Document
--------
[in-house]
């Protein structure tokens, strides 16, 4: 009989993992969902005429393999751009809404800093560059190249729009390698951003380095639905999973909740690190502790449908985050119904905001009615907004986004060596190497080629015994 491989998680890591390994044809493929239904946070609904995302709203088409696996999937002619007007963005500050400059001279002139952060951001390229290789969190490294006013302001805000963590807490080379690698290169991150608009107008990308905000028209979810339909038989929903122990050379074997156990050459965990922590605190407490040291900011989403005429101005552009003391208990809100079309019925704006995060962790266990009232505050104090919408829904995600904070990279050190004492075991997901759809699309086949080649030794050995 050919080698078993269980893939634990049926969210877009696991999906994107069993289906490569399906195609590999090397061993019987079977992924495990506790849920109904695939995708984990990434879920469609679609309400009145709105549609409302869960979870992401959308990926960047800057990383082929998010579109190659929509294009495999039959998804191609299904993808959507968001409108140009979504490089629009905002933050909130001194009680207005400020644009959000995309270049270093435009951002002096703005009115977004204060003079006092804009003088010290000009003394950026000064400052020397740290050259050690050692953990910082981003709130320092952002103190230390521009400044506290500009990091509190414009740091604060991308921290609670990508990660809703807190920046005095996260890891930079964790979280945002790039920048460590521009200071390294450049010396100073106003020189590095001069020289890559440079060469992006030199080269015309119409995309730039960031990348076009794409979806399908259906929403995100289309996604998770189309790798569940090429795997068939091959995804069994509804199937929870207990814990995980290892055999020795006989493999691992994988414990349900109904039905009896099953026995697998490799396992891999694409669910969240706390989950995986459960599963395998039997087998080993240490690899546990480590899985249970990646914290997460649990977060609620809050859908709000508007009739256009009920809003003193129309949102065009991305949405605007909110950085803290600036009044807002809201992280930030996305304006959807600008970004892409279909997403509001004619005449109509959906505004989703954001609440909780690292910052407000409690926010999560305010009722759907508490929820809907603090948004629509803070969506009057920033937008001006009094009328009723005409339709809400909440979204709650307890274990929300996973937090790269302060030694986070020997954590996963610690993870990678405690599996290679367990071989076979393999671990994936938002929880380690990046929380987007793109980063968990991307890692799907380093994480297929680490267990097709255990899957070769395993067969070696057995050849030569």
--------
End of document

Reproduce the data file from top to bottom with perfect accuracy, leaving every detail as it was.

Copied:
[in-house]
């Protein structure tokens, strides 16, 4: 009989993992969902005429393999751009809404800093560059190249729009390698951003380095639905999973909740690190502790449908985050119904905001009615907004986004060596190497080629015994 491989998680890591390994044809493929239904946070609904995302709203088409696996999937002619007007963005500050400059001279002139952060951001390229290789969190490294006013302001805000963590807490080379690698290169991150608009107008990308905000028209979810339909038989929903122990050379074997156990050459965990922590605190407490040291900011989403005429101005552009003391208990809100079309019925704006995060962790266990009232505050104090919408829904995600904070990279050190004492075991997901759809699309086949080649030794050995 050919080698078993269980893939634990049926969210877009696991999906994107069993289906490569399906195609590999090397061993019987079977992924495990506790849920109904695939995708984990990434879920469609679609309400009145709105549609409302869960979870992401959308990926960047800057990383082929998010579109190659929509294009495999039959998804191609299904993808959507968001409108140009979504490089629009905002933050909130001194009680207005400020644009959000995309270049270093435009951002002096703005009115977004204060003079006092804009003088010290000009003394950026000064400052020397740290050259050690050692953990910082981003709130320092952002103190230390521009400044506290500009990091509190414009740091604060991308921290609670990508990660809703807190920046005095996260890891930079964790979280945002790039920048460590521009200071390294450049010396100073106003020189590095001069020289890559440079060469992006030199080269015309119409995309730039960031990348076009794409979806399908259906929403995100289309996604998770189309790798569940090429795997068939091959995804069994509804199937929870207990814990995980290892055999020795006989493999691992994988414990349900109904039905009896099953026995697998490799396992891999694409669910969240706390989950995986459960599963395998039997087998080993240490690899546990480590899985249970990646914290997460649990977060609620809050859908709000508007009739256009009920809003003193129309949102065009991305949405605007909110950085803290600036009044807002809201992280930030996305304006959807600008970004892409279909997403509001004619005449109509959906505004989703954001609440909780690292910052407000409690926010999560305010009722759907508490929820809907603090948004629509803070969506009057920033937008001006009094009328009723005409339709809400909440979204709650307890274990929300996973937090790269302060030694986070020997954590996963610690993870990678405690599996290679367990071989076979393999671990994936938002929880380690990046929380987007793109980063968990991307890692799907380093994480297929680490267990097709255990899957070769395993067969070696057995050849030569």